Delusions in Appalachia
© Kyle Dickman
This article is reprinted courtesy of Wend Magazine
How my role in the near death of a friend became a haunting lesson in adventure protocol.
My friend Matt almost died kayaking. It was my fault. I was 21 and had just completed my first film, a kayaking porno where my colleagues and I trotted the globe in search of the hardest whitewater we could run. I was in the best kayaking shape of my life. Matt, an enthusiastic 16-year-old paddler at the time, convinced me he was, too. Along with my friend Bo, we drove five and a half hours south of our home in Richmond, Virginia, to North Carolina and a stretch of Watauga River Class IV/V whitewater fed by late-winter storms.
It was a cold Saturday morning in March, maybe 42 degrees. Patches of snow still lay on north-facing slopes. The Watauga flows through a canyon lined by dark oak trees; their leaves, scattered and saturated, rotted across the forest floor. The slop stuck to our booties as we huffed our boats to the riverbank and, in the midst of a rising fog, put in.
It happened early. We were a quarter of a mile into the run at a short Class III rapid with an undercut on the left side and a bear-sized rock in the middle with a sieve beneath it. I was following Matt and watched him flip against an exposed fin of rock near the rapid’s entrance. The upside-down boat, with Matt still in it, flushed into the sieve and became stuck.
I leapt from my kayak and swam to Matt, straddling the sieve with the water at my back. Thirty seconds had elapsed. I pushed the kayak. It didn’t budge. I reached 3 feet underwater, the Watauga surging over my shoulders, and felt Matt grasp my hand. The stern of his kayak was being pulled into the sieve along with the upper part of his body. Together, they were being sucked into a too-small tunnel, forcing the bow of his boat to stick straight out of the water like a buoy. Matt was pinned with his back on the deck of the kayak and his face against the river bottom. Moving the boat would hurt him; not moving it might kill him. Holding his hand, I dug my feet into the rock and pulled upstream. Again, nothing. A minute and a half. Bo, who was yelling Matt’s name, got to the rock, and together we pulled the kayak upstream. Matt’s hand was going limp. Bo and I jerked the boat back and forth. Two and a half minutes. What could we do? We jerked the boat back and forth for 30 more endless seconds. Matt. Matt! Get out, Matt! Then, for reasons unknown, the boat shifted. Matt surfaced 30 feet downstream of the sieve—face down.
Before Matt was my friend, he was my student. I met him when I was 15 and working as a kayak instructor at an adventure-sport-focused kids’ camp in downtown Richmond. For eight years, I had taught him to kayak. He trusted me. But it had been a year since I’d paddled with Matt when he called me that March and asked if I’d take him down the Watauga.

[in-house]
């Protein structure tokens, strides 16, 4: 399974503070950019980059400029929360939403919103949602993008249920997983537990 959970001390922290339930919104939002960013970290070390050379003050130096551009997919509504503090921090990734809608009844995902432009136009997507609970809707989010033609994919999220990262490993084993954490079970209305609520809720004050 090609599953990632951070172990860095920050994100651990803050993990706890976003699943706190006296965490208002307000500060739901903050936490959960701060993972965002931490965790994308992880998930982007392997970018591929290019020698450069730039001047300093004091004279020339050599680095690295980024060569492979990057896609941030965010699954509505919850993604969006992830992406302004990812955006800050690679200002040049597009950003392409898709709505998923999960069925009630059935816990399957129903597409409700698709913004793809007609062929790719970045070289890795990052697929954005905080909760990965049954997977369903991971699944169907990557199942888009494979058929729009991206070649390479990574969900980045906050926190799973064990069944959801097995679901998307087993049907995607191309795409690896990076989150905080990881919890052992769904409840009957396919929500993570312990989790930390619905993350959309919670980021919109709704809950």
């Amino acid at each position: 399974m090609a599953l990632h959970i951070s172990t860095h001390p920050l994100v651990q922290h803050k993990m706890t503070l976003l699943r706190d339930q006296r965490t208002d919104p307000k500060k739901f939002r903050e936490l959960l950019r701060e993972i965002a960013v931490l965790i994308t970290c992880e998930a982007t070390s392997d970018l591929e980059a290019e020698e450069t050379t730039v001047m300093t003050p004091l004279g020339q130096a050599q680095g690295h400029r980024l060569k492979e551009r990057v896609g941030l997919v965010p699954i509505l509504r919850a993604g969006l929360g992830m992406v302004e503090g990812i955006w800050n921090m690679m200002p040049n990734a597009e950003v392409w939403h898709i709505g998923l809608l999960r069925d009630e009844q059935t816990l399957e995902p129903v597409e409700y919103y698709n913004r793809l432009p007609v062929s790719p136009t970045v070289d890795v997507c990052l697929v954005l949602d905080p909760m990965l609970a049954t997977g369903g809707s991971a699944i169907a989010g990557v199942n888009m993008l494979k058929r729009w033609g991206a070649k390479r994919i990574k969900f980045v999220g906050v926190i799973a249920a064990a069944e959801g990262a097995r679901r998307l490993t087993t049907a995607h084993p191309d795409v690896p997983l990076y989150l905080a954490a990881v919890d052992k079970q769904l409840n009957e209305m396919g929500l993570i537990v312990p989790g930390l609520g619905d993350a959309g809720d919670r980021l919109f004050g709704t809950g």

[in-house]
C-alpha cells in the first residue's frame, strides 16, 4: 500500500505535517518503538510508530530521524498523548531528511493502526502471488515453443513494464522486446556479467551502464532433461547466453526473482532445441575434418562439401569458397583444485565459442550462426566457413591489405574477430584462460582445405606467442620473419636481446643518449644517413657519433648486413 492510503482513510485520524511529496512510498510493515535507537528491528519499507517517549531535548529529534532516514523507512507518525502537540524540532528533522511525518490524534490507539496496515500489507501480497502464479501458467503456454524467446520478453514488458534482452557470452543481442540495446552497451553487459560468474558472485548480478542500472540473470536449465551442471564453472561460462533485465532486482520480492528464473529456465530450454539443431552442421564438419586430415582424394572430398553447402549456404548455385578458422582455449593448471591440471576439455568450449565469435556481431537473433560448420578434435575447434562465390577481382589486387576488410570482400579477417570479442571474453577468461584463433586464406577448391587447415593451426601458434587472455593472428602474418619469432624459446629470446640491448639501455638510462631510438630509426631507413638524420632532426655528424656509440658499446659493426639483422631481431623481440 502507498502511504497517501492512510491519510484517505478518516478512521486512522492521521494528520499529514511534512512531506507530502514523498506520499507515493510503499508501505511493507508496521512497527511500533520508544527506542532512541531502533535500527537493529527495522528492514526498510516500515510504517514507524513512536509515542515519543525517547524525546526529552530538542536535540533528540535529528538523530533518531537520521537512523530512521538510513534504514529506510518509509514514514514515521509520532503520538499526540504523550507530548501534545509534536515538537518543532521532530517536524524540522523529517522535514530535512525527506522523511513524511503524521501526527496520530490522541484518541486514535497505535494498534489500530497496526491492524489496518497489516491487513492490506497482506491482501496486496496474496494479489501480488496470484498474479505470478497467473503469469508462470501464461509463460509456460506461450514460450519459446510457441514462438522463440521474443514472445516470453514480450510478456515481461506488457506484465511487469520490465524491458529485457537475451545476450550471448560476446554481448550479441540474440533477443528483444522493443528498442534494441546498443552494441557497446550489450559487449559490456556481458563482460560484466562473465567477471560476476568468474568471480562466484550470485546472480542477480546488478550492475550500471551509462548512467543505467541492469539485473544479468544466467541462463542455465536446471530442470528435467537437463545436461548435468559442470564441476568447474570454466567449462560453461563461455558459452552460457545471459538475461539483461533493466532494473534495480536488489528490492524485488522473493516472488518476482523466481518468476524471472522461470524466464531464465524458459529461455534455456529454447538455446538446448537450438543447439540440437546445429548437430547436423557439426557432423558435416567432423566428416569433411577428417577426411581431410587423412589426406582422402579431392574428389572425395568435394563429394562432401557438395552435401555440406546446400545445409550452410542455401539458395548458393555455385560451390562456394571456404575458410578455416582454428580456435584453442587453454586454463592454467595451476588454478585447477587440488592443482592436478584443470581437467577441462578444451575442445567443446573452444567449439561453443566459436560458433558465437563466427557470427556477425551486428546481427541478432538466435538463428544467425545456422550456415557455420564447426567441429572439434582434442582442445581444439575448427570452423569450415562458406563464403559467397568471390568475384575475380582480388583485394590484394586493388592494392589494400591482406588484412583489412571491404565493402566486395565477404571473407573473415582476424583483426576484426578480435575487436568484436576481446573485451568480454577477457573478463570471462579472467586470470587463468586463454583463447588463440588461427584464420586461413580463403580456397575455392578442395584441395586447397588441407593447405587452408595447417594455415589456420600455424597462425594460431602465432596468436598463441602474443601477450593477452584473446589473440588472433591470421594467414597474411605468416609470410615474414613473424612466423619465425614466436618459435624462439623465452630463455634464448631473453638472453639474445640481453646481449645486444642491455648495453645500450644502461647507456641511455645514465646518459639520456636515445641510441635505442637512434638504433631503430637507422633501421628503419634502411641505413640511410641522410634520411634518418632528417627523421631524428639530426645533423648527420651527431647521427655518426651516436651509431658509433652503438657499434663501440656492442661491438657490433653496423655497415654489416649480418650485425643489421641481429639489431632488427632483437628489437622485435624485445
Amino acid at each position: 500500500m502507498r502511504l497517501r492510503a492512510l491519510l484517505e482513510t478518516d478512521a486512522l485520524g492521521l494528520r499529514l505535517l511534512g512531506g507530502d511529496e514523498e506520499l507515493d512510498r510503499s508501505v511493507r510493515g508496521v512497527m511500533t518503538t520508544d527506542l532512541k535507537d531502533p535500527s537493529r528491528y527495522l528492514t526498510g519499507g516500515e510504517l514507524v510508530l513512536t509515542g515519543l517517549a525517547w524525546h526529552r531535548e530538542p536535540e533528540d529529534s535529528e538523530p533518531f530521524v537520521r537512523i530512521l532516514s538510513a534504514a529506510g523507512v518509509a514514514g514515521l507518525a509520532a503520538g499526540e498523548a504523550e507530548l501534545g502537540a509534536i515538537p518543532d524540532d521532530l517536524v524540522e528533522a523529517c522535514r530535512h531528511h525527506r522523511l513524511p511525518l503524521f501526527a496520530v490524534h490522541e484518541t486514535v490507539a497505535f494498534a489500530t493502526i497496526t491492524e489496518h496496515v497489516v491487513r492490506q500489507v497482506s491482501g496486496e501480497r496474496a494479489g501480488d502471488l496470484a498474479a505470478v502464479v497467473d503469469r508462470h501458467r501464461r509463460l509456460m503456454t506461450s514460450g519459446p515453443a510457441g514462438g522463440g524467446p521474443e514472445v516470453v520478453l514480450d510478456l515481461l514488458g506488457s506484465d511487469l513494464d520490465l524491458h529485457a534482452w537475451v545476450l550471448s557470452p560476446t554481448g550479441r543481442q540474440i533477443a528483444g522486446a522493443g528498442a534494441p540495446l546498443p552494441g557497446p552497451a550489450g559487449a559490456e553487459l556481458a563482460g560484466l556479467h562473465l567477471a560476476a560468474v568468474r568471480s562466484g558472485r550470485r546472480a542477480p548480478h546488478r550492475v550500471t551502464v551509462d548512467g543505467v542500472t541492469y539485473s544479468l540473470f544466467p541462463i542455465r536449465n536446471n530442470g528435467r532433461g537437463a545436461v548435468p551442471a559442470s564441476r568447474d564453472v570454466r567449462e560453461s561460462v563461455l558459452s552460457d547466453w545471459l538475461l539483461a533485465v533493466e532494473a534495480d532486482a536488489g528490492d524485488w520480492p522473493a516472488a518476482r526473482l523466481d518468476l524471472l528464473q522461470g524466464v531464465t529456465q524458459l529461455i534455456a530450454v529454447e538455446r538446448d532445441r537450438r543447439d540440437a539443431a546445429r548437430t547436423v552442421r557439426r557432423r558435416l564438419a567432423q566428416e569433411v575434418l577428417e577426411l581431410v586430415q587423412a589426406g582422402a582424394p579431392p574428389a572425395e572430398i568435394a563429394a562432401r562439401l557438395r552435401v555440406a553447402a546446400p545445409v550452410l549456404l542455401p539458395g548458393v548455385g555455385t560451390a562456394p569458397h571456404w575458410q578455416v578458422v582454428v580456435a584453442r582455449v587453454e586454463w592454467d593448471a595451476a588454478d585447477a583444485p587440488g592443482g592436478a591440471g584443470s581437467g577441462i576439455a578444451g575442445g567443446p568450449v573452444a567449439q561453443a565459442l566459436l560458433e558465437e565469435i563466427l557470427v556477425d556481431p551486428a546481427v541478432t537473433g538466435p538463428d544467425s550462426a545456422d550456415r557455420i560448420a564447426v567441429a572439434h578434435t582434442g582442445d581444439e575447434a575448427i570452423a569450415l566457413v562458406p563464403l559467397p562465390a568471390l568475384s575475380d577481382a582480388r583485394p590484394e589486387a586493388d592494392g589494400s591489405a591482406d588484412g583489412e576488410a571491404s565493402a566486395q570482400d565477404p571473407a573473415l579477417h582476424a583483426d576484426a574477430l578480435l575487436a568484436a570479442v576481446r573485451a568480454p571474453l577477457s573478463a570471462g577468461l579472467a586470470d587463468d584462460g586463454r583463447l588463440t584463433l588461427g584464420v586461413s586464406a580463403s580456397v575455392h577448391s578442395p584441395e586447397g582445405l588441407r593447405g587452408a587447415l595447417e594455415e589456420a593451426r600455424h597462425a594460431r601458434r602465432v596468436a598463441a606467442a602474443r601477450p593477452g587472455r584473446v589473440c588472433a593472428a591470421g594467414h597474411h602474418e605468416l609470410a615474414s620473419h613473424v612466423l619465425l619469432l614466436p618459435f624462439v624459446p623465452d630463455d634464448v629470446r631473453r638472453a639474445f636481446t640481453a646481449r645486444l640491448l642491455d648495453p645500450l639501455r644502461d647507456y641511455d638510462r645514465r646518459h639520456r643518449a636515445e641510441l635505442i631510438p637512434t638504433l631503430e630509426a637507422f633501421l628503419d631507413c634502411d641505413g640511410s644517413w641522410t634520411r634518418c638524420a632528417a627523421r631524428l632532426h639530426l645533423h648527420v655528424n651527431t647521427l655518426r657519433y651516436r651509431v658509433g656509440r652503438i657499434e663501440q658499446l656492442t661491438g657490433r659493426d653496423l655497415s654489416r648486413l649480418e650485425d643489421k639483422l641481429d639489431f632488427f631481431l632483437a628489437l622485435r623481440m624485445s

Like most steep creeks and rivers in Appalachia, the Watauga is in a near-constant state of not running. Then it rains, the rivers spike, and kayakers flock. Young Richmond boaters build epic fantasies about paddling Appalachian rivers, giving the rivers the same oversized aura inexperienced surfers might give Hawaii’s North Shore. As such, every whitewater-loving kid, myself included, spends their adolescent years trying to cajole their parents into allowing them to paddle in the mountains of Appalachia. Matt had used me—a pro kayaker, his teacher, an authority figure—to bait his parents. But I had used him as well. I had known Matt wasn’t the strongest kayaker. But I also remembered what it was like to be trapped in Richmond. He was a friend, and, in a way, triumphantly bringing him down the river would somehow scratch my itch to be the hometown hero, if at least to someone. Had we waited until I was certain Matt was good enough to paddle the Watauga, he never would have gone into that sieve. Had I been less confident in my ability to save him, I wouldn’t have had to.
I dove in after Matt and chased him to the lip of a Class IV rapid downstream. I pulled him into my arms lifeguard-style, his body limp, and dragged him to shore. He didn’t move. I lay him down on a bed of broken river rocks. His lips were blue, his face opaque. He looked dead. Then he coughed. Nothing but water came out. He coughed again and again until sputters of droplets began shooting out from his lungs. The way Matt tells the story, I saved him on that day. The way I tell it, I nearly killed him.
Whenever I go into the wilderness, the incident lingers in the back of my mind: the near miss that could have been a catastrophe. This winter, I will travel to the guerrilla-infested jungles of the Democratic Republic of Congo on a filmmaking expedition to combat elephant poaching. There will be no kayaks, but I’ll still remind myself every morning that patience, waiting until the time is right, and ego suppression are the best ways to stay safe while on adventures. But even then, there are no guarantees.
Trip is a Team NRS Member. He’s also an explorer, filmmaker and conservation activist. In 2007 he was named a National Geographic Adventurer of the Year. While in the Democratic Republic of Congo, in addition to filming he will be collecting samples for DNA analysis to help identify poaching hotspots.Our thanks to Wend Magazine for letting us bring this valuable safety lesson to NRS e-News readers. You can read the rest of the issue the story appeared in, for free, by going to the WendMag.com/digital site.
© Kyle Dickman